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Oklahoma City Council Approves Incentives For Paycom, Boeing; Overholser Entertainment

The modernized cockpit of a C-130 cargo plane, one of the projects at Boeing's Oklahoma City facility.
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The modernized cockpit of a C-130 cargo plane, one of the projects at Boeing's Oklahoma City facility.

Oklahoma City Council members signed off on $7.2 million worth of incentives Tuesday designed to encourage Paycom Software and aircraft manufacturer Boeing to create 1,300 new jobs and expand their facilities in central Oklahoma.

During the meeting, Ward 8 councilmember Mark Stonecipher said the Paycom deal would create 423 new jobs over the next two years, with an average salary of about $51,000.

Full video of Tuesday's City Council meeting in Oklahoma City. The Paycom/Boeing discussion takes place at 47:25.

“Paycom has been here 16 years, and they’re willing to invest in Oklahoma City by spending $16 million in a new building and equipment,” Stonecipher said. “So I want to thank their board of directors, their management, and their employees.”

The Journal Record's Brian Brus reports Boeing plans to use the incentive money to help build an $80 million, 290,000-square-foot facility in southeast Oklahoma City near the site of its current plant. It's estimated to have a $640 million economic impact over four years.

Boeing’s stake in Oklahoma includes about 1,850 employees, primarily in Oklahoma City with the remainder at Altus and Vance Air Force bases. The company works with about 150 Oklahoma-based suppliers, and more than 5,000 of the company’s retirees live in the state. The Boeing programs relocating to Oklahoma City, along with the work already based in the city, are part of the company’s aircraft maintenance and sustainment subdivision, which maintains and upgrades existing aircraft and weapons systems for the U.S. military. Those systems include the B-1B Lancer bomber, KC-135 tanker and C-130 transport.

City leaders also endorsed a plan to allow entertainment along Lake Overholser despite concerns from some homeowners.

KFOR-TV reports upgrades include a zip line, giant swing and renovated boathouse along the Canadian Rover, on the east side of the lake.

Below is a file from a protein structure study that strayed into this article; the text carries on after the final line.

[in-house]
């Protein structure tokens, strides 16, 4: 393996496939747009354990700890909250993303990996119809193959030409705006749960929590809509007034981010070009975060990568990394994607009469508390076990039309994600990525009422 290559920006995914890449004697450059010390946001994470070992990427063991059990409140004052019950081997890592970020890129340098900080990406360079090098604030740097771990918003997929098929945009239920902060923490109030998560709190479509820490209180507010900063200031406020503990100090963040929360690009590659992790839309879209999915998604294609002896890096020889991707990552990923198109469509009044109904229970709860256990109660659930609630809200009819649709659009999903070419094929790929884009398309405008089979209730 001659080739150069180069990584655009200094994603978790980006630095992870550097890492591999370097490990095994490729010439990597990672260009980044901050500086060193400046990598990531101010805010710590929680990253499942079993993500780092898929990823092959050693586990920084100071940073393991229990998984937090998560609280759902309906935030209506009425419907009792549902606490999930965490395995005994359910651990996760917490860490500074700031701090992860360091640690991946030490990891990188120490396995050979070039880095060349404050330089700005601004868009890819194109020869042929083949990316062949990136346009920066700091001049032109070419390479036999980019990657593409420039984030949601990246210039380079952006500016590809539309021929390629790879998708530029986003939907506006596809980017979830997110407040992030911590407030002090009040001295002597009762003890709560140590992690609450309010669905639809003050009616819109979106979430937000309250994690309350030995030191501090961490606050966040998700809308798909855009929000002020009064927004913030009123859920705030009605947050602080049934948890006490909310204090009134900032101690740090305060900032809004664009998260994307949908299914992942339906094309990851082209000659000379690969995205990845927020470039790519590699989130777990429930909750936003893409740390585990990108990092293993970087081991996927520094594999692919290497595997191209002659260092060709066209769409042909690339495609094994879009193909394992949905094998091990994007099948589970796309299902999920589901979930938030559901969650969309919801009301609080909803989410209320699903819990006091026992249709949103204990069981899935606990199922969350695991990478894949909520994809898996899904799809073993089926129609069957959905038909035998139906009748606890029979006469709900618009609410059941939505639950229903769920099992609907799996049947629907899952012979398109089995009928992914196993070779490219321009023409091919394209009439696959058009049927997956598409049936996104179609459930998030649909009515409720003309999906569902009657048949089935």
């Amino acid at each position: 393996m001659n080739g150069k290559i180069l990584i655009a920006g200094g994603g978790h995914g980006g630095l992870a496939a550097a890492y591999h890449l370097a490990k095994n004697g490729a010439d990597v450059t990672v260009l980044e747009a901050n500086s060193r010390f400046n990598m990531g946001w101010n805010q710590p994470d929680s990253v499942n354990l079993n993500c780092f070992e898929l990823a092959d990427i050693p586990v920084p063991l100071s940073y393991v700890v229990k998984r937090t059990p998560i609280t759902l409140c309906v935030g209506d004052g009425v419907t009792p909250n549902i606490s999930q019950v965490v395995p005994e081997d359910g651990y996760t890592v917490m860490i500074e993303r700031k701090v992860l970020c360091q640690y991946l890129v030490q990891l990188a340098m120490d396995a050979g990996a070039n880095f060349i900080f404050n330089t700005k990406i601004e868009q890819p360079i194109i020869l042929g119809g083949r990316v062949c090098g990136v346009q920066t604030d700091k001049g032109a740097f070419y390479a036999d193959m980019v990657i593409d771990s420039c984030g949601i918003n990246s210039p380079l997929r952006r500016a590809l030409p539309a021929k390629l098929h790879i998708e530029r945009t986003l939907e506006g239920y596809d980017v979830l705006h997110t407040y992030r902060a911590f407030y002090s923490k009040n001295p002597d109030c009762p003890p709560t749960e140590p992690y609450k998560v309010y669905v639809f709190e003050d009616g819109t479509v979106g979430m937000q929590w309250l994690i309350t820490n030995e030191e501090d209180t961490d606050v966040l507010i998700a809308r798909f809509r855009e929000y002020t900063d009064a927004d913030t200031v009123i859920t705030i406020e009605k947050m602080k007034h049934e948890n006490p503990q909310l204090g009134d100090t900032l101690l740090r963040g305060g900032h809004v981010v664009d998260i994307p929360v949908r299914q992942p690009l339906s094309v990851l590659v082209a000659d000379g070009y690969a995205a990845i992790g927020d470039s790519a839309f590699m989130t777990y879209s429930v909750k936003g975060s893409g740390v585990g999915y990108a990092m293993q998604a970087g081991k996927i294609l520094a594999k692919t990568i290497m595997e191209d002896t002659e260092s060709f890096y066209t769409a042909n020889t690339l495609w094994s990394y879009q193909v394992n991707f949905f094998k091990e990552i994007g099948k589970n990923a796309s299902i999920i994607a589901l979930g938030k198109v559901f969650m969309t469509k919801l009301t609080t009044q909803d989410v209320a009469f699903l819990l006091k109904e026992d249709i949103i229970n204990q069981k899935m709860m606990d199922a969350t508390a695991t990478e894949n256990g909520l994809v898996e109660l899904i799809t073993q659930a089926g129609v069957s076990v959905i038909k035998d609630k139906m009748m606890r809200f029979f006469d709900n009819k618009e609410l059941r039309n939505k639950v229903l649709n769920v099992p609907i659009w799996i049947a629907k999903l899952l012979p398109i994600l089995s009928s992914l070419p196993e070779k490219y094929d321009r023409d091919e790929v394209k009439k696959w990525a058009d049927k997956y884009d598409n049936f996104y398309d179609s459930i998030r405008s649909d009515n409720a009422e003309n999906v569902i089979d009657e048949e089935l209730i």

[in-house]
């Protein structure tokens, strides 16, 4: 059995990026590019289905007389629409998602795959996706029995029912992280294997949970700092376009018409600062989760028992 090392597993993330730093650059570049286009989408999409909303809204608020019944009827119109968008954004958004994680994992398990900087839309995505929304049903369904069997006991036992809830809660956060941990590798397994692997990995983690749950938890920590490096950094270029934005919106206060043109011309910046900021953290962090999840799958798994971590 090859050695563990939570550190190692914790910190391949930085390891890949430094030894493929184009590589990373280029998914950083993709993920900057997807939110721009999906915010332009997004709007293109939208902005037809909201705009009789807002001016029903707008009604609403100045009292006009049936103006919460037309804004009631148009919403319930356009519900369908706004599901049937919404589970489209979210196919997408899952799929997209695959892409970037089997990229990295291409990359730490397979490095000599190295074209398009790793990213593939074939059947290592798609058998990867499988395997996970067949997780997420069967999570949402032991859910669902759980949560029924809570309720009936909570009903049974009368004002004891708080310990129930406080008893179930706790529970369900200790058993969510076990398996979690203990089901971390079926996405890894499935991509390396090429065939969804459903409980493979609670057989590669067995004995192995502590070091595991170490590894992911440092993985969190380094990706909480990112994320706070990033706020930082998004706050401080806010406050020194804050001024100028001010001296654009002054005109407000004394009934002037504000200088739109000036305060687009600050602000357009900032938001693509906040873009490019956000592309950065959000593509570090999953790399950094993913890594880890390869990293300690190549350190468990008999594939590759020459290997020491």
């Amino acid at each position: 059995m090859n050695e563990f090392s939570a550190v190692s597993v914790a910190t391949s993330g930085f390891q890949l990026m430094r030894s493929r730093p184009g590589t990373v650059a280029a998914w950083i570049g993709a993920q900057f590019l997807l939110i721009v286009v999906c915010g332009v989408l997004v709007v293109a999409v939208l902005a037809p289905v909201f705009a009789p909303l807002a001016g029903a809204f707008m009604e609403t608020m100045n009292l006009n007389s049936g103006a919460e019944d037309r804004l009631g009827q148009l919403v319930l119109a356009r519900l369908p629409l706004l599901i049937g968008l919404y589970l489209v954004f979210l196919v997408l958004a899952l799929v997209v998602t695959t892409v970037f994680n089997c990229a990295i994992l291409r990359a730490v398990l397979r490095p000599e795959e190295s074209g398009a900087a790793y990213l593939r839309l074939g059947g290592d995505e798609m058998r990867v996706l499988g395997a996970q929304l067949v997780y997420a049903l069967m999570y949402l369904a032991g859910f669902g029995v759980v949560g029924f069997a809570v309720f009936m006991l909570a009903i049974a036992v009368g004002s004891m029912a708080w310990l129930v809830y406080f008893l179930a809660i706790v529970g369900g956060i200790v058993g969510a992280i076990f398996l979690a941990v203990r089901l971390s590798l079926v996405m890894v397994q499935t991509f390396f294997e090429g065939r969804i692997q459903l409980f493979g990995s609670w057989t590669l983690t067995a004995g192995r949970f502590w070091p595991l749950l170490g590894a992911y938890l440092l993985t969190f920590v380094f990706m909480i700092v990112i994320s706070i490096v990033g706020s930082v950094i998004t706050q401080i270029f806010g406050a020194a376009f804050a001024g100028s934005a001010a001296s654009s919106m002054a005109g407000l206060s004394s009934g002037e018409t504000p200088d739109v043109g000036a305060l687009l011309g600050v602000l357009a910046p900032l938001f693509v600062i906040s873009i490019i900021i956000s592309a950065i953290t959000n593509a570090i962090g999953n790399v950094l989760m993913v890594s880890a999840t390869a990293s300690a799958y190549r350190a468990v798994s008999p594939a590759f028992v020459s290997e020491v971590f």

Some residents who live nearby came to the city council to protest the rezoning, saying they don’t like the idea of a large riverfront playground near their back yard. About $250,000 in improvements had already be made prior to the request for rezoning.

The change allows the OKC Boathouse Foundation to continue a $1 million investment into the development.

In an email presented on the City Council agenda, Oklahoma City resident Lynda Gervais said she and her neighbors are concerned the development would obstruct their lake view.

"We are encouraged about the park enhancements but are against the commercialization of the plots shown," Gervais said. "There is already a commercial zoned area at 39th and Overholser Drive. That's where retail and offices should go."

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Brian Hardzinski is from Flower Mound, Texas and a graduate of the University of Oklahoma. He began his career at KGOU as a student intern, joining KGOU full time in 2009 as Operations and Public Service Announcement Director. He began regularly hosting Morning Edition in 2014, and became the station's first Digital News Editor in 2015-16. Brian’s work at KGOU has been honored by Public Radio News Directors Incorporated (PRNDI), the Oklahoma Association of Broadcasters, the Oklahoma Associated Press Broadcasters, and local and regional chapters of the Society of Professional Journalists. Brian enjoys competing in triathlons, distance running, playing tennis, and entertaining his rambunctious Boston Terrier, Bucky.
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